Across the room


licks her lips as she stares at Mystery Man.

Yes, that really happened. Okay, so, what are some of the dramatic reasons behind close-ups? I give you 23:


To examine beauty / ugliness:

To illuminate a glance we would not have seen (as in
Lady Snowblood):

To establish an essential prop in the narrative (thanks to
Keith Uhlich):

To insert an important text or image that pushes the story forward:

To inspire using a much-loved visual symbol:

To convey non-verbal emotions (like confusion and embarrassment):

To emphasize a word(s):

To make us face a face that we may not wish to see:

To intimidate:

To emphasize power, influence, obsession, or one individual's absolute resolve to stay the course:

To create a feeling of unease and paranoia:

To punctuate the severity of a tragedy (as in Battleship Potemkin):

To convey isolation and emptiness:

To show a different side of a character, such as an army leader’s personal, private breakdown:

To terrify (as in

To disorient (thanks to
Jonathan Lapper):

To tantalize (as in Malena):

To show a moment of extreme intimacy:

To make a visual statement about a character (as in Miller's Crossing thanks to the
Opening Shots Project):

To reveal a sought-after MaGuffin:

To capitalize on a heightened emotional near-death climax:

To provide a moment of humor:

And to give resolution to a conflict:


Anonymous said...

Great screenshots ... I have been so enjoying the whole blog-a-thon!! Thanks for the shout-out too.

Unknown said...

Ok, MM

You forgot to mention that Charlize had barbeque sauce on her lips.....or maybe she wanted to let you know about the barbeque sauce on your lips.... he he. If you got charlize theron to lick her lips at you, then you have transcended your status as Guru, to Major Diety.

One question and one comment-
question- How far do we go in showing an emotion in a close up? I fully agree that a look or body language can be far more powerful than dialogue. In my script I'm working on, the protag is essentially silent for 50-60% of the script and his non-verbal reactions to things is critical. But I worry that I'm being too subtle not wanting to create actor's direction.

Comment- I think this trend away from strong visuals and reliance on dialogue is symptomatic of the age in which we live, less human interaction, communicating through email, less time to pick up the nuances in peoples' faces and their body language.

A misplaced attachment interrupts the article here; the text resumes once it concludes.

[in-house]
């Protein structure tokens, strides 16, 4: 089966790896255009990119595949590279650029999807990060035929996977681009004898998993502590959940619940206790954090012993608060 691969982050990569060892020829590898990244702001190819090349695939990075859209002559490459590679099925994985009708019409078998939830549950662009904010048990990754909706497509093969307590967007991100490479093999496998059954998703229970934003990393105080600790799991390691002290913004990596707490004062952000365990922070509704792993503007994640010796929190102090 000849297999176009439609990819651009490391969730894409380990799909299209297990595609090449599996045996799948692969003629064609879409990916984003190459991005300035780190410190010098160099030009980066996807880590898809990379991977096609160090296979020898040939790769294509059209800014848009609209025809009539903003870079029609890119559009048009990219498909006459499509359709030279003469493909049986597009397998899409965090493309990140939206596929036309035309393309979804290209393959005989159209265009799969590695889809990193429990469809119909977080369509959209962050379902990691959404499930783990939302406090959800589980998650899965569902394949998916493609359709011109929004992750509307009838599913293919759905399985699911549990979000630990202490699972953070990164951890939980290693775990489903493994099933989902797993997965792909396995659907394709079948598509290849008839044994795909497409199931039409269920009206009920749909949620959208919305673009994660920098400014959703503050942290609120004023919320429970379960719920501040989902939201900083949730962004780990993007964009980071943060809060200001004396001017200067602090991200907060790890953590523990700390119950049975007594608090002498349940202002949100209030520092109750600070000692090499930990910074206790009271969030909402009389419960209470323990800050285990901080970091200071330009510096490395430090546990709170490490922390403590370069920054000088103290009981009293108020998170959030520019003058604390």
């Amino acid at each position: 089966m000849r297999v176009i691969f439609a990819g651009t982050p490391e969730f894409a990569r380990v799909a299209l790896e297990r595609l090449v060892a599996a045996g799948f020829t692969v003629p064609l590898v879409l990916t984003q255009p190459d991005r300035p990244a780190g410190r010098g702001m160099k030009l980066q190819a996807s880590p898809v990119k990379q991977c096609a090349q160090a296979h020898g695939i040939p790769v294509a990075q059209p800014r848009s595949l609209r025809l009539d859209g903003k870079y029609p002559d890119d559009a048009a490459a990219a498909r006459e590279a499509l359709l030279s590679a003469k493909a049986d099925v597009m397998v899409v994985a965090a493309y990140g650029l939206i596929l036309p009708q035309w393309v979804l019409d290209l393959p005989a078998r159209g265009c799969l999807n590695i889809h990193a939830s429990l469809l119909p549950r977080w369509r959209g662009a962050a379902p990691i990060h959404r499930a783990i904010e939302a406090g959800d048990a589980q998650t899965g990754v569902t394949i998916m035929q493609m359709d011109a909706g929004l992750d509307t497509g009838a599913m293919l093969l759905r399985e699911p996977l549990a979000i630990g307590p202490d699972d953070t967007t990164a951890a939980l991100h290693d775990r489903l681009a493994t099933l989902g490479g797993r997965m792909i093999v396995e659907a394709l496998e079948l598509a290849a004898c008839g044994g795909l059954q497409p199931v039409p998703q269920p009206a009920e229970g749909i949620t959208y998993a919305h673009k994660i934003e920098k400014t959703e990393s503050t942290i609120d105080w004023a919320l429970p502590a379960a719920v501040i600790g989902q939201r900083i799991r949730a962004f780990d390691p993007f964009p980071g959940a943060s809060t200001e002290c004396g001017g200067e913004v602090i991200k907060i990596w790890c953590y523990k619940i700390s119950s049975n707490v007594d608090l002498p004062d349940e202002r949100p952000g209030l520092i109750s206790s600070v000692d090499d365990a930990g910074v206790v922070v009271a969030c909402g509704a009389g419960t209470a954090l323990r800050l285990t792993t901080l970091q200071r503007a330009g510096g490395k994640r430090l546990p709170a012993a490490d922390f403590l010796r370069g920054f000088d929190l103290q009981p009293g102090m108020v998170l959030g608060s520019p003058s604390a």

Laura Deerfield said...

The interesting thing is - how do you write a close-up?

Mim said...

Writing a close-up:
Jeremiah holds up the pendant as he examines it.

It is an angel wielding a fiery sword carved out of wood so old it has turned black.

MM, no boogery nose shot from Blair Witch?

Mystery Man said...

Sheila - Great to meet you.

Bob - Sparingly and briefly. Are you talking about that silent script? In that context, I would imagine you'd use close-ups far more than normal and it would be fine. I can't wait to read that thing. Re: Comment - I think it's symptomatic of so much of the teaching of the gurus, because they say "show don't tell" but they don't teach it, nor do they really emphasize it. We MUST think more like filmmakers to really succeed.

Laura - treat it like a secondary heading. Case in point:

"...and she turns to Mystery Man.


smiles with a beaming countenance."

Or something like that. I've been drinking.

Mim - Would you prefer this:

"...and she turns to Mystery Man.


smiles with what's usually a beaming countenance except for the fact that she has excessive boogery nose snot."


Mim said...

It also depends on how close a close-up you want to imply.

Mystery Man leans closer and sees...

...a tiny piece of spinach stuck between her teeth.

And then pull back a little:

The snot rains over her lip, obscuring his view of the spinach.

Mystery Man said...


wcdixon said...

Nice postage...

Mystery Man said...

Thanks, man.